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IU Jacobs School students in showcase performance at the Kennedy Center

kennedycenter

A group of students from the Indiana University Jacobs School of Music will reveal their talents on Saturday, May 26, at 6 p.m. at the John F. Kennedy Center Terrace Theater in Washington, D.C., as they participate in a concert series that focuses on the remarkable vitality and virtuosity being cultivated by America's top music programs.

"The Conservatory Project creates an ongoing showcase for our nation's exceptional young musical artists," said Kennedy Center President Michael M. Kaiser, "and is a wonderful opportunity for them to be heard on a national stage."

The 6 p.m. performance on the Millennium Stage in the Terrace Theater is free and open to the public and will be streamed live on the Web at 6 p.m. EST. The streamed concert will be available at http://www.kennedy-center.org/programs/millennium.

"Some of these artists are right on the cusp of making that leap to the forefront of the consciousness of the music public," said Garth Ross, director of programming for the Millennium Stage.

Jacobs School students selected to participate include pianist Ingrid Keller, violinist Esther Kim, baritone Austin Kness, and soprano Betsy Uschkrat.

Their program includes works by Puccini, Bizet, Sarasate, Szymanowski, Bazzini, Messager, and Sammy Fain.

Biographies of the Artists

Ingrid Keller, a native of Boston, Massachusetts, began her piano studies at the early age of three. Her love of classical music was cultivated by her mother's Viennese background and her frequent travels to Europe. She received her Bachelor of Music, Magna cum Laude, from Northwestern University where she studied with Alan Chow and Ursula Oppens. While there, she was nominated by the faculty as one of their most outstanding pianists to participate in the 2002 Thaivu-Isaac Competition which she won. In 2003, she began her studies at Indiana University under the tutelage of Menahem Pressler. Ingrid received first place in the MTNA Piano Division in 2004, and she is currently an active soloist and collaborative recitalist while she pursues her Doctorate of Music.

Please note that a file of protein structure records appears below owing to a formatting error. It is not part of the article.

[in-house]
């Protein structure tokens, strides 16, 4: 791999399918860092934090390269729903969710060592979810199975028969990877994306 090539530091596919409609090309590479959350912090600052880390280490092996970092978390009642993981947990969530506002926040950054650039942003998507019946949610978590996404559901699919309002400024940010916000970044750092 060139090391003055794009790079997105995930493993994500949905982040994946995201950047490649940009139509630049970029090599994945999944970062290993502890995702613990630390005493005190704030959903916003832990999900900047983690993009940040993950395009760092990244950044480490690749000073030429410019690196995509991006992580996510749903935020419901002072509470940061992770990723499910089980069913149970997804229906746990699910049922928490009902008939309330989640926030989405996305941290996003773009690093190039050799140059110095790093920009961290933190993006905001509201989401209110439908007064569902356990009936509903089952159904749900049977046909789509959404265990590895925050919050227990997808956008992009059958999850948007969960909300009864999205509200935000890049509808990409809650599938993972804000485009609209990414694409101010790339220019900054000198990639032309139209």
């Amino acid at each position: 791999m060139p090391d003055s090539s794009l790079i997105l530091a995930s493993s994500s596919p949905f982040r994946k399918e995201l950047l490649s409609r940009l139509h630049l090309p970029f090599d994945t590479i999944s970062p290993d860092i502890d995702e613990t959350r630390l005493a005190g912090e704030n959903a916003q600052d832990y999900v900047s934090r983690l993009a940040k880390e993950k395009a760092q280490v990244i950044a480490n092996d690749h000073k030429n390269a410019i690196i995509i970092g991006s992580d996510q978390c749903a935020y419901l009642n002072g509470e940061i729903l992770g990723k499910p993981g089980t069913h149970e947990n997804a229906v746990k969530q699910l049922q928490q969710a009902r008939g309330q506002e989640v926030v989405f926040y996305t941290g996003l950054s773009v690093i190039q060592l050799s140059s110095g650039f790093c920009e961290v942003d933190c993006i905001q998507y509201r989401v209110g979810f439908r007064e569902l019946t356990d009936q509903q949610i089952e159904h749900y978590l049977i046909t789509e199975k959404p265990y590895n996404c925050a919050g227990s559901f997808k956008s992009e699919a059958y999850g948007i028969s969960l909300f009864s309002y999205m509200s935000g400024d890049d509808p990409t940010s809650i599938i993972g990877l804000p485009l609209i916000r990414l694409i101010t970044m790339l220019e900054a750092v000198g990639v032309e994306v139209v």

Esther Kim, born in Southern California, attended the Juilliard School from the age of 10, where she studied with Dorothy DeLay and Naoko Tanaka. At 15, she began her studies at the University of Music and Performing Arts in Vienna. She currently studies with Jaime Laredo at the Jacobs School of Music. Ms. Kim is a prize winner of several international violin competitions, including the Yehudi Menuhin International Violin Competition for Young Violinists and the International Competition for Violin and Viola in Bled, Slovenia. At the age of 12, she was considered the "Most Promising Musician" by the Los Angeles Philharmonic's Bronislaw Kaper Awards. In March of 2004, the European Union Music Competitions for Youth presented her with the Art for Music Award. Her performance career includes a nationally televised rendition of Mendelssohn's Violin Concerto, a solo performance with the Seoul Sinfonietta, and major performances in Japan, Italy, Austria, and Slovenia. Ms. Kim has performed benefit concerts across the United States with collaborative pianist and Jacobs School Dean Emeritus Charles Webb.

Austin Kness, a master's student at the Jacobs School of Music who studies voice with Patricia Stiles, most recently portrayed the title role in Don Giovanni and The Unnamed Bass in Edwin Penhorwood's Too Many Sopranos in the IU Opera Theater 2006-2007 season. In 2006, he participated in the Des Moines Metropolitan Opera Apprentice Program, where he performed the role of Count Ceprano in Rigoletto. His past credits with IU Opera Theater include the roles of Escamillo in Carmen (Spring 2006) and Eddie Carbone in William Bolcom's A View from the Bridge (Spring 2005). In the summer of 2005, Mr. Kness performed with the Cedar Rapids Opera Theater in the role of Morales in Carmen and has been asked back to sing the role of Fiorello in its January 2007 production of Rossini's Il Barbiere di Siviglia. Kness's future roles include covering Escamillo and singing Morales in Carmen when he returns to the Des Moines Metro Opera's Young Artist Program this summer. Mr. Kness has been accepted into the final round of the Palm Beach Opera Vocal Competition which took place in late April.